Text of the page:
The Corby Town Supporters Trust was set-up by a group of Steelmen supporters in 2012 following the demise of non-league football clubs in Northamptonshire including Rushden and Diamonds and Rothwell Town. Also with a growing concern about the rise of financial hardship across both professional and semi-professional football, a number of supporters expressed that Corby Town should look into the possibility of setting up a supporters trust to safeguard the long term future of our football club for future generations.
The Corby Town Supporters Trust is an independent, democratic, not-for-profit co-operative organisation, committed to providing a voice for Corby Town fans and the local community.
We will always aim to have the benefit of the fans, the club and the local community at the heart of everything we do. We will always strive to canvass the opinion of our members on all major issues related to the fans and the club and then aim to represent these views accurately and give Corby Town fans a voice.
The Corby Town Supporters’ Trust belongs to its members. Our responsibility is limited to obeying our constitution, achieving our objectives and the will of the Trust members.
What is a Supporters Trust?
The basic definition of a Supporters’ Trust is a democratic, not-for-profit organisation of supporters, committed to strengthening the voice for supporters in the decision making process at a club, and strengthening the links between the club and the community it serves. Although in some ways it may look like a charity, and has the name ‘trust’, it is not a charitable organisation.
Why form a Trust? How does it differ from an Independent Supporters’ Assocation or supporters’ club?
We’d categorise the main difference between a Trust and an ISA as being twofold – ‘attitudinal’ and ‘organisational’.
The organisational one is easy: It’s our belief that an Industrial and Provident Society (IPS) offers the best way forward for supporters’ groups as its legal assets can be owned ‘corporately’ in a group rather than being vested in individuals. Members also get the benefit of limited liability (and so do the elected officers in most cases) – members are only liable for £1 if anything goes wrong – for example, if the Trust is sued.
As a corporate body, the full force of the law can be brought to bear on anyone who misappropriates the funds. It’s also democratic and not-for-profit and states clearly and boldly that a key aim is the securing of representation and strengthening the links between club and community. It’s got the ‘big idea’ that helps get an organisation off the ground – the idea at the heart is “why always be criticising, when we can be running and participating – we think we can bring huge benefits to the club, so give us a chance – to own the club we love (or a part of it)”.
As an IPS can own shares or property, it is a vehicle that can ultimately own the club, and at the very least, own a significant shareholding. It can sign contracts with the club for shares received and set the terms of the deal. An ISA (Independent Supporters Association), supporters club or other supporters’ group which is unincorporated is on much shakier ground in that regard. So an IPS is robust and can grow with you. The powers exist to employ staff, contract pensions and manage people within a democratic structure. There are businesses that are IPSs that are much bigger than supporters’ trusts and clubs. The Co-op Group for example has a turnover of approximately £9 billion each year.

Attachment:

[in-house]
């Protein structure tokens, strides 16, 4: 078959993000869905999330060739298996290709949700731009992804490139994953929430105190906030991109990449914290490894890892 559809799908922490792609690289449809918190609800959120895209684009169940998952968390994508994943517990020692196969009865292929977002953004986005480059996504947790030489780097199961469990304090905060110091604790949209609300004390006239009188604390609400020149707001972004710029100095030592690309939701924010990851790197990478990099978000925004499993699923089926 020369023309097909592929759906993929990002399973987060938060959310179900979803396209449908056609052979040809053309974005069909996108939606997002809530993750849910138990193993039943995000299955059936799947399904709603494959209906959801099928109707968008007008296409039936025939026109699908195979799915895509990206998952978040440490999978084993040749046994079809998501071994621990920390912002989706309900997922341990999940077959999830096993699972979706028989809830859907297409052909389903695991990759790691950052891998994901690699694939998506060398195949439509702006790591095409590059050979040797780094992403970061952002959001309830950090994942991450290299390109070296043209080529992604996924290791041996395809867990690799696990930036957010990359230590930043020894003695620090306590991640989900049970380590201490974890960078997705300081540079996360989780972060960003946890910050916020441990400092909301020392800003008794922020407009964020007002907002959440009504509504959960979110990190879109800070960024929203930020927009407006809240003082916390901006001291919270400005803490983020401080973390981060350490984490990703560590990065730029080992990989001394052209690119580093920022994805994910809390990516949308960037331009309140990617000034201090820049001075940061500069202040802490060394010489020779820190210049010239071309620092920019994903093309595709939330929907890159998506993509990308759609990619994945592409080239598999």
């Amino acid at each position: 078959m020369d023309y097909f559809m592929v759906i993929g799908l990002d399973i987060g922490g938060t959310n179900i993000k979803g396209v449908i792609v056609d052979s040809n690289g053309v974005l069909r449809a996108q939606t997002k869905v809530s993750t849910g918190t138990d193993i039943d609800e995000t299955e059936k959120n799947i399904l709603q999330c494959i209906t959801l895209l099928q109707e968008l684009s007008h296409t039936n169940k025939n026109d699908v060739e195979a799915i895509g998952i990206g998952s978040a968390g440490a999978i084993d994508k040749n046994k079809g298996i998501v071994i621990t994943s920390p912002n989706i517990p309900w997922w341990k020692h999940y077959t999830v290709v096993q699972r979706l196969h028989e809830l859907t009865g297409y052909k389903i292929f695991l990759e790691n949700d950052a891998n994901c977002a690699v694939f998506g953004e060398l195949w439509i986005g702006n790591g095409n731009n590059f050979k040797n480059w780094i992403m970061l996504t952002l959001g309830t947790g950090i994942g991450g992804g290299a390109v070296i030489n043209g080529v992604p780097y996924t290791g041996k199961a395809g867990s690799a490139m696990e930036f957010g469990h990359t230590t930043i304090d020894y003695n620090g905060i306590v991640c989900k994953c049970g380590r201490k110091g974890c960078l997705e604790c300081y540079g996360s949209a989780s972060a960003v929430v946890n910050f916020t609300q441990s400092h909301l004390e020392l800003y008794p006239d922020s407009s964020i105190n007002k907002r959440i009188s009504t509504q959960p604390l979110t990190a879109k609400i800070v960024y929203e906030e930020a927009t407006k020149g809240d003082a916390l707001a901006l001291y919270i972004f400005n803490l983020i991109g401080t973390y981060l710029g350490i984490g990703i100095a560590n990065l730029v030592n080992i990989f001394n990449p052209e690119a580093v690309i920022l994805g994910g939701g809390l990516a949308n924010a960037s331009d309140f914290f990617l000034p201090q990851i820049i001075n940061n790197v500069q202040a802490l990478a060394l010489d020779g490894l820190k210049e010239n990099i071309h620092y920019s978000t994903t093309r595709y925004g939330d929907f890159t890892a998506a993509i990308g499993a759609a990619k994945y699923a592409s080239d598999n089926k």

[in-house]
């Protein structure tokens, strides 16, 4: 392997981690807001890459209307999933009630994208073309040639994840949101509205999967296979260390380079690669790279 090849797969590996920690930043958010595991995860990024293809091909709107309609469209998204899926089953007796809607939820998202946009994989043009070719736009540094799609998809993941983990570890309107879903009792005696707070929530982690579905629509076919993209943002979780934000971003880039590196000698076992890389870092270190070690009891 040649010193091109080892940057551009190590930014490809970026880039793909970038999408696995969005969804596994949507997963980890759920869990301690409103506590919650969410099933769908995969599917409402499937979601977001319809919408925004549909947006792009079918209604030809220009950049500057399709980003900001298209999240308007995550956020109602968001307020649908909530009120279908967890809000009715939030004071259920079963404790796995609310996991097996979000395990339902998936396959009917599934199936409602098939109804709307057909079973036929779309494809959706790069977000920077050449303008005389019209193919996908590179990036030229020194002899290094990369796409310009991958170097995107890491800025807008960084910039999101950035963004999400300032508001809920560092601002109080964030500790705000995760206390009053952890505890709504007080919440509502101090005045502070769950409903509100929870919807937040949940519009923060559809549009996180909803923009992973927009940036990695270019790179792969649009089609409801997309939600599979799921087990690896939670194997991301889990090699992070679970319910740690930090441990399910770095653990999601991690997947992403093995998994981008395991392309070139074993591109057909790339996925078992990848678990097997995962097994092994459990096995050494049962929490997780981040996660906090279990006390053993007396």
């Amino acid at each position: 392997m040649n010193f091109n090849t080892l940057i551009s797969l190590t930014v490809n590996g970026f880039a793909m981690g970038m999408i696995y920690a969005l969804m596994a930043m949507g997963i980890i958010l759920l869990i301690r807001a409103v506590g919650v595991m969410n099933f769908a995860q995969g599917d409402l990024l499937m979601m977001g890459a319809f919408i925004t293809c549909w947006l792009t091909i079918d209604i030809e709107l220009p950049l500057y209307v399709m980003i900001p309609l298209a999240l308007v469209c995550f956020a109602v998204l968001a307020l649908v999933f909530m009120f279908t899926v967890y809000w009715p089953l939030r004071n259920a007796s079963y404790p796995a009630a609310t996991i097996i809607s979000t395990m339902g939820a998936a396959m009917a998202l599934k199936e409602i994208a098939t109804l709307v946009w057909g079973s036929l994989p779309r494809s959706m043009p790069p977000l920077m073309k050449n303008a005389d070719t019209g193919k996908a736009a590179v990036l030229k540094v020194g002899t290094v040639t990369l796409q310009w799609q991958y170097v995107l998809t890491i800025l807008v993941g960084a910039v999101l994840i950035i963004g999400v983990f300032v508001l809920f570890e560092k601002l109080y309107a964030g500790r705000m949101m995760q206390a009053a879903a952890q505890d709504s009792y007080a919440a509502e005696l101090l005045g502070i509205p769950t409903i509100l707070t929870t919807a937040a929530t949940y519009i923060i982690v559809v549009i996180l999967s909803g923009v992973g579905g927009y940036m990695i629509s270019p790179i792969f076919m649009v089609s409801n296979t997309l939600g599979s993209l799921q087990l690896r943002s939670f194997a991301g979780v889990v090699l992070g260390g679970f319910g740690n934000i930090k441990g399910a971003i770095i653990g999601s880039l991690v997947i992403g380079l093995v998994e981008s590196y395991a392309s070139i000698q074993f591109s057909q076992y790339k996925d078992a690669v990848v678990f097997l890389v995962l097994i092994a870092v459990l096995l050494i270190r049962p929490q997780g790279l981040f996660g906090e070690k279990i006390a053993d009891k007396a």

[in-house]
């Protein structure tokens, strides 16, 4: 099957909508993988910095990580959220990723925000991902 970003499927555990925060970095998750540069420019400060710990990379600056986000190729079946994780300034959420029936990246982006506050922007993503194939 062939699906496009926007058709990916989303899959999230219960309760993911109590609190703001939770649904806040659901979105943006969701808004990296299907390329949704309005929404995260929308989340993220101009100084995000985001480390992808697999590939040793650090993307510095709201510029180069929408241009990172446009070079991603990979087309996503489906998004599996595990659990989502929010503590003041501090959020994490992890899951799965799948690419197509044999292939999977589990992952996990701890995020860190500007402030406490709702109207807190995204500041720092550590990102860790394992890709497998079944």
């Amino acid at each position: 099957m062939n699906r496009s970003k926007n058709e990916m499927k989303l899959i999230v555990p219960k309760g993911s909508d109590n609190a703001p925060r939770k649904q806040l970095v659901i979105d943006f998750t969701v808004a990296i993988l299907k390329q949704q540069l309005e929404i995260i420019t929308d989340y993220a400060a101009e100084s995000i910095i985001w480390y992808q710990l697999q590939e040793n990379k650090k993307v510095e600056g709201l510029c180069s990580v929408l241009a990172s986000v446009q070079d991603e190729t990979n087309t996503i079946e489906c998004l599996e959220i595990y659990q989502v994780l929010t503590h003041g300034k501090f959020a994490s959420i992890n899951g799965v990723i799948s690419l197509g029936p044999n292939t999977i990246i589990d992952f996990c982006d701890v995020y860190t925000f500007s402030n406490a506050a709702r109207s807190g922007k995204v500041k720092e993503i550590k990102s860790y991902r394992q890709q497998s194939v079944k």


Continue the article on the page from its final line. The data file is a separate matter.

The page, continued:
Supporters at a number of clubs have been able to take advantage of their situation by being an IPS. An ISA would be equally concerned about the situation at a club in serious financial trouble, but might struggle to actually buy the club – so just who would buy it exactly? They can raised money and campaign, they want to secure the future of the club, but would they see it as something they could and should do? That’s not to disparage those sorts of groups, just to indicate that instead of it being something they might do, it’s something a Trust is explicitly there to do.
Finally, the people who get involved in a trust as members know that their money is protected; it can’t be spent on anything other than what the constitution says, and anyone who does this can be taken to court.
However, an ISA could still be a trust in the sense that it could convert to be an IPS and want a place on the board – this is where the attitudinal side comes in; it’s about putting a professional face to the club and saying ‘we’re capable, skilled people with something to offer the club.’ That doesn’t mean that you’re unable to criticise or beholden to the club – as a democratic organisation, the members determine your policy and stance towards the club.
An IPS imposes certain disciplines on a group that we think can only be a good thing – democracy, accountability and transparency, and this can only reinforce the points you make. Basically, it comes down to what you want a body to do. In our view, an ISA, whilst a perfectly legitimate form of organisation, often becomes identified with a small band of individuals and might always seems to be criticising (even if it isn’t in reality!). It is also limited in how it can grow, and how secure that growth is. A trust, constituted as an IPS stays in existence until its members decide to dissolve it, and so they have greater ability to stay around. Often, ISA’s go into a lull when key individuals become inactive. All these are of course applicable to a trust, but the disciplines we mention above make it more likely that weaknesses are identified and rectified. For starters, the act of becoming an IPS is a collaborative effort so you need a good team from the off.